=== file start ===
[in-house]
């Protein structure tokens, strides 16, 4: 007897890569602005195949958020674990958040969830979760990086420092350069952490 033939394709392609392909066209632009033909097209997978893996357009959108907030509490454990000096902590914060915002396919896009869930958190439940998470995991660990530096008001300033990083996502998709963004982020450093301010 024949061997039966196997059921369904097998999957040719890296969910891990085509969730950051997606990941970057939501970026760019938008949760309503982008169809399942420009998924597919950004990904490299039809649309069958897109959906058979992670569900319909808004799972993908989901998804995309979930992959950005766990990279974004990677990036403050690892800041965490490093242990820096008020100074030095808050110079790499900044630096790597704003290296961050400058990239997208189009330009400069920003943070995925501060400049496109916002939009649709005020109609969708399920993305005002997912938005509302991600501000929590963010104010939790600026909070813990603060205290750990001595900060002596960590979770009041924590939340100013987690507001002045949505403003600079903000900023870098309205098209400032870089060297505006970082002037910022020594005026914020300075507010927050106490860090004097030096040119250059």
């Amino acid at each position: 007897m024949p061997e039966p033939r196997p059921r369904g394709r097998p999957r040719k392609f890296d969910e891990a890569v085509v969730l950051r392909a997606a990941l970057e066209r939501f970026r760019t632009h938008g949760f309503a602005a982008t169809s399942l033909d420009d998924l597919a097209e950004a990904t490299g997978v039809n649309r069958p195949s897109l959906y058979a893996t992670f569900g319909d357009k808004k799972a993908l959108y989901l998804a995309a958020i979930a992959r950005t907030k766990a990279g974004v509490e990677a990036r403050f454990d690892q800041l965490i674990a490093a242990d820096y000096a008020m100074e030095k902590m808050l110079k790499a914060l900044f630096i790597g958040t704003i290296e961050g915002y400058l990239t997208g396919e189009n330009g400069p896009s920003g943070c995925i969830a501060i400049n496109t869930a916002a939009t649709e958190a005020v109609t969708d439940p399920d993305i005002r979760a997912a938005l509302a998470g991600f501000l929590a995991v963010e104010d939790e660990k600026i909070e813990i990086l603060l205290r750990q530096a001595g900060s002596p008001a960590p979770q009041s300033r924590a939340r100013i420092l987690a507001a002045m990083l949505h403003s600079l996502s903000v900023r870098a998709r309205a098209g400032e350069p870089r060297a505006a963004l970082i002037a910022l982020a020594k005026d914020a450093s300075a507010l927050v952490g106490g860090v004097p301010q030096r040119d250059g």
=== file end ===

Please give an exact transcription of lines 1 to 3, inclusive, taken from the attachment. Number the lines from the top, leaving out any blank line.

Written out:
[in-house]
């Protein structure tokens, strides 16, 4: 007897890569602005195949958020674990958040969830979760990086420092350069952490 033939394709392609392909066209632009033909097209997978893996357009959108907030509490454990000096902590914060915002396919896009869930958190439940998470995991660990530096008001300033990083996502998709963004982020450093301010 024949061997039966196997059921369904097998999957040719890296969910891990085509969730950051997606990941970057939501970026760019938008949760309503982008169809399942420009998924597919950004990904490299039809649309069958897109959906058979992670569900319909808004799972993908989901998804995309979930992959950005766990990279974004990677990036403050690892800041965490490093242990820096008020100074030095808050110079790499900044630096790597704003290296961050400058990239997208189009330009400069920003943070995925501060400049496109916002939009649709005020109609969708399920993305005002997912938005509302991600501000929590963010104010939790600026909070813990603060205290750990001595900060002596960590979770009041924590939340100013987690507001002045949505403003600079903000900023870098309205098209400032870089060297505006970082002037910022020594005026914020300075507010927050106490860090004097030096040119250059």
């Amino acid at each position: 007897m024949p061997e039966p033939r196997p059921r369904g394709r097998p999957r040719k392609f890296d969910e891990a890569v085509v969730l950051r392909a997606a990941l970057e066209r939501f970026r760019t632009h938008g949760f309503a602005a982008t169809s399942l033909d420009d998924l597919a097209e950004a990904t490299g997978v039809n649309r069958p195949s897109l959906y058979a893996t992670f569900g319909d357009k808004k799972a993908l959108y989901l998804a995309a958020i979930a992959r950005t907030k766990a990279g974004v509490e990677a990036r403050f454990d690892q800041l965490i674990a490093a242990d820096y000096a008020m100074e030095k902590m808050l110079k790499a914060l900044f630096i790597g958040t704003i290296e961050g915002y400058l990239t997208g396919e189009n330009g400069p896009s920003g943070c995925i969830a501060i400049n496109t869930a916002a939009t649709e958190a005020v109609t969708d439940p399920d993305i005002r979760a997912a938005l509302a998470g991600f501000l929590a995991v963010e104010d939790e660990k600026i909070e813990i990086l603060l205290r750990q530096a001595g900060s002596p008001a960590p979770q009041s300033r924590a939340r100013i420092l987690a507001a002045m990083l949505h403003s600079l996502s903000v900023r870098a998709r309205a098209g400032e350069p870089r060297a505006a963004l970082i002037a910022l982020a020594k005026d914020a450093s300075a507010l927050v952490g106490g860090v004097p301010q030096r040119d250059g």